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Sleep Timing & Duration

How to Get Through Your Workday on Limited Sleep

When you miss out on your seven to nine hours but you still have a full day ahead, these tips will keep you energized. There is no substitute for a good night’s sleep. You try but there are times when you weren’t able to get the recommended seven to nine hours. Whether you worked the late shift yesterday or you were up all night with a sick child, you missed out on that critical period of sleep and recovery. On days like this, there are ways to power through the next day on limited sleep. Learn how to overcome an occasional sleep deficit with these useful tips. Take a Cold Shower Start your day…

How to Sleep Well When You Work the Night Shift

Nontraditional job hours require special sleep considerations. Follow this smart strategy More than 22 million Americans work evening, rotating, or on-call shifts. Poor sleep can lead to fatigue, health issues, and an increased risk of work-related injuries. Focus on keeping to the same sleep schedule daily—even on days off—and taking naps prior to work. Most sleep advice caters to those who hold nine-to-five jobs, but what if you work the night shift, as 22 million Americans do? Surprisingly, many of the same tips and tricks for achieving a quality sleep session still apply—including the importance of setting up a sleep schedule. Why Is a Sleep Schedule Important? Sticking to a consistent sleep schedule will improve your…

How Sleep Needs Change with Age

Sleep is important at every stage of life. These tips will help you get the sleep you need as you get older. At each stage of life, people sleep for different durations. Newborns sleep on and off all day. Kids are up at dawn and on the go until sundown. Teens sleep late and stay up even later. Most adults do well with between seven and nine hours a night. Later in adulthood, sleep needs change again: Early waking and difficulty sleeping deeply frequently prevent older people from reaching a full nine hours. What’s more, many people find they simply need less shut-eye later in life. Are you getting enough? These smart tips can…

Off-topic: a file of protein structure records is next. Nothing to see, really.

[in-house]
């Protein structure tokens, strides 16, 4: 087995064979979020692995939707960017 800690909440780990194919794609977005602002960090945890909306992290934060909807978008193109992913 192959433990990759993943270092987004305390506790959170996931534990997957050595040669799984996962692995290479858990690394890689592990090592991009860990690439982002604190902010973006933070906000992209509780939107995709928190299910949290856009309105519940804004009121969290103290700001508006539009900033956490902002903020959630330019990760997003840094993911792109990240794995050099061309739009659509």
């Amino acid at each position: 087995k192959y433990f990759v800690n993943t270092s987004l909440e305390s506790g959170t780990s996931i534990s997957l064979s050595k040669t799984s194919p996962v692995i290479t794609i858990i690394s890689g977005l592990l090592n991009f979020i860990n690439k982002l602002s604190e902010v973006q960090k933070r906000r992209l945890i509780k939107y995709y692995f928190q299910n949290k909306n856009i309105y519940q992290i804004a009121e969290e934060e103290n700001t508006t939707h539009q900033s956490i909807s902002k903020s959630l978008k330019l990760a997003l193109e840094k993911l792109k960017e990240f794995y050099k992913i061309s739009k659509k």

How to Fall Asleep in 30 Minutes or Less

Stop staring at the ceiling and start dozing off faster with these simple strategies. For people who struggle to fall asleep, that whole “as soon as your head hits the pillow” description sounds mighty appealing. But not only is instant sleep not realistic, it’s quite possibly not healthy: Drifting off within seconds of getting under the blankets is likely a sign that you’re sleep deprived. Still, there’s a limit to how long it should take between climbing under the covers and dozing off. The normal amount of time it takes to fall asleep is about 10 to 20 minutes; if you frequently find yourself staring at the ceiling for a good deal longer than that,…

How to Wake Up Less Frequently at Night

Do you find yourself jolted from sleep several times throughout the night? Learn to cut down on these sleep cycle-disturbing events. Most of the time, getting eight hours of sleep each night is enough to ensure that people feel alert the following morning. For some people, though, banking enough sleep hours doesn’t prevent them from feeling sluggish during the day. One likely reason: Waking several times throughout the night, which interrupts the sleep cycle and steals valuable sleep minutes. Waking once or twice during the night is normal. However, if you find yourself waking up more than that and taking a long time to fall back asleep each time, it could be a sign of a…